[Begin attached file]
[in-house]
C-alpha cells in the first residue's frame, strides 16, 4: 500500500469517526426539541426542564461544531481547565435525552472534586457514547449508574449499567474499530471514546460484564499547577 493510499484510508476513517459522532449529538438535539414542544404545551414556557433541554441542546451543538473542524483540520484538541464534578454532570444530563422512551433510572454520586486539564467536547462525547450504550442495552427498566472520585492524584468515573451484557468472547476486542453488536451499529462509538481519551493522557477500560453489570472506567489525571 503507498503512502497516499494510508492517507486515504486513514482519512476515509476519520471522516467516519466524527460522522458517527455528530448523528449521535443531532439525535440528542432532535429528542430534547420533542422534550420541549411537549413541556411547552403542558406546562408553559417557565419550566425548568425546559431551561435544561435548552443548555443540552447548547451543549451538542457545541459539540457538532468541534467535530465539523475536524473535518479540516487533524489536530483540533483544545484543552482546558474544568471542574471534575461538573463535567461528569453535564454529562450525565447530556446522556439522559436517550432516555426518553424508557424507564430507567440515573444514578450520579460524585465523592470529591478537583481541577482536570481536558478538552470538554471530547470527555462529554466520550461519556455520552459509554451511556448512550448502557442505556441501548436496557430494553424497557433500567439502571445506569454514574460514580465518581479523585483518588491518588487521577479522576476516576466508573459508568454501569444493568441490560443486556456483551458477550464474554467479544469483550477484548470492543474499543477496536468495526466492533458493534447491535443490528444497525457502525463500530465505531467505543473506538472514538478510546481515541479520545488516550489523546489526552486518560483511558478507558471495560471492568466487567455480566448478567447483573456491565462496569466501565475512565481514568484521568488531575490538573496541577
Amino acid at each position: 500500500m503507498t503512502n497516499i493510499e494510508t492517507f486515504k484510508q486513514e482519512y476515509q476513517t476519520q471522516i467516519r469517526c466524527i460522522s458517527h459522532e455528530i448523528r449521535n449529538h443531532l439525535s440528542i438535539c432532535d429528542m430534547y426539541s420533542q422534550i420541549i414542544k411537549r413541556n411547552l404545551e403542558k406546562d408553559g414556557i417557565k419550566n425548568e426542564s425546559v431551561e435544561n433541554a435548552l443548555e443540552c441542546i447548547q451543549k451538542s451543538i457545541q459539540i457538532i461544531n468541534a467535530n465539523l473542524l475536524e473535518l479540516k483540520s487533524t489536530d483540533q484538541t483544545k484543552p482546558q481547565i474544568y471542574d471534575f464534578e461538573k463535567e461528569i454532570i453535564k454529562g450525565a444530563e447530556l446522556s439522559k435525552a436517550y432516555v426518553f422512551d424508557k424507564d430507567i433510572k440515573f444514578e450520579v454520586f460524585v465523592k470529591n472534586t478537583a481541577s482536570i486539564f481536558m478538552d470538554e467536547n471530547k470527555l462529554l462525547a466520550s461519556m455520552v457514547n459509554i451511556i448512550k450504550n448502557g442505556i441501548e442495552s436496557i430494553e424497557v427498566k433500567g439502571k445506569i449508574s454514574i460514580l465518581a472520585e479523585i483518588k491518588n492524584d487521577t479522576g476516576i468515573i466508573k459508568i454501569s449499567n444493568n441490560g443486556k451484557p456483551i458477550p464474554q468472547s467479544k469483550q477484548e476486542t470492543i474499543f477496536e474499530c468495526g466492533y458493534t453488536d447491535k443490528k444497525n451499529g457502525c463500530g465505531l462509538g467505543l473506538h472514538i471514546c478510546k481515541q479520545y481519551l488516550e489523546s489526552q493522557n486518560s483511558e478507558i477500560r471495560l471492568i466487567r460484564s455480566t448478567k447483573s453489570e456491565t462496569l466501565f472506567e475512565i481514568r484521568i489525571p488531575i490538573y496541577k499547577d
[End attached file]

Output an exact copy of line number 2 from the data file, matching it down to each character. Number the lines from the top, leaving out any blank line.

C-alpha cells in the first residue's frame, strides 16, 4: 500500500469517526426539541426542564461544531481547565435525552472534586457514547449508574449499567474499530471514546460484564499547577 493510499484510508476513517459522532449529538438535539414542544404545551414556557433541554441542546451543538473542524483540520484538541464534578454532570444530563422512551433510572454520586486539564467536547462525547450504550442495552427498566472520585492524584468515573451484557468472547476486542453488536451499529462509538481519551493522557477500560453489570472506567489525571 503507498503512502497516499494510508492517507486515504486513514482519512476515509476519520471522516467516519466524527460522522458517527455528530448523528449521535443531532439525535440528542432532535429528542430534547420533542422534550420541549411537549413541556411547552403542558406546562408553559417557565419550566425548568425546559431551561435544561435548552443548555443540552447548547451543549451538542457545541459539540457538532468541534467535530465539523475536524473535518479540516487533524489536530483540533483544545484543552482546558474544568471542574471534575461538573463535567461528569453535564454529562450525565447530556446522556439522559436517550432516555426518553424508557424507564430507567440515573444514578450520579460524585465523592470529591478537583481541577482536570481536558478538552470538554471530547470527555462529554466520550461519556455520552459509554451511556448512550448502557442505556441501548436496557430494553424497557433500567439502571445506569454514574460514580465518581479523585483518588491518588487521577479522576476516576466508573459508568454501569444493568441490560443486556456483551458477550464474554467479544469483550477484548470492543474499543477496536468495526466492533458493534447491535443490528444497525457502525463500530465505531467505543473506538472514538478510546481515541479520545488516550489523546489526552486518560483511558478507558471495560471492568466487567455480566448478567447483573456491565462496569466501565475512565481514568484521568488531575490538573496541577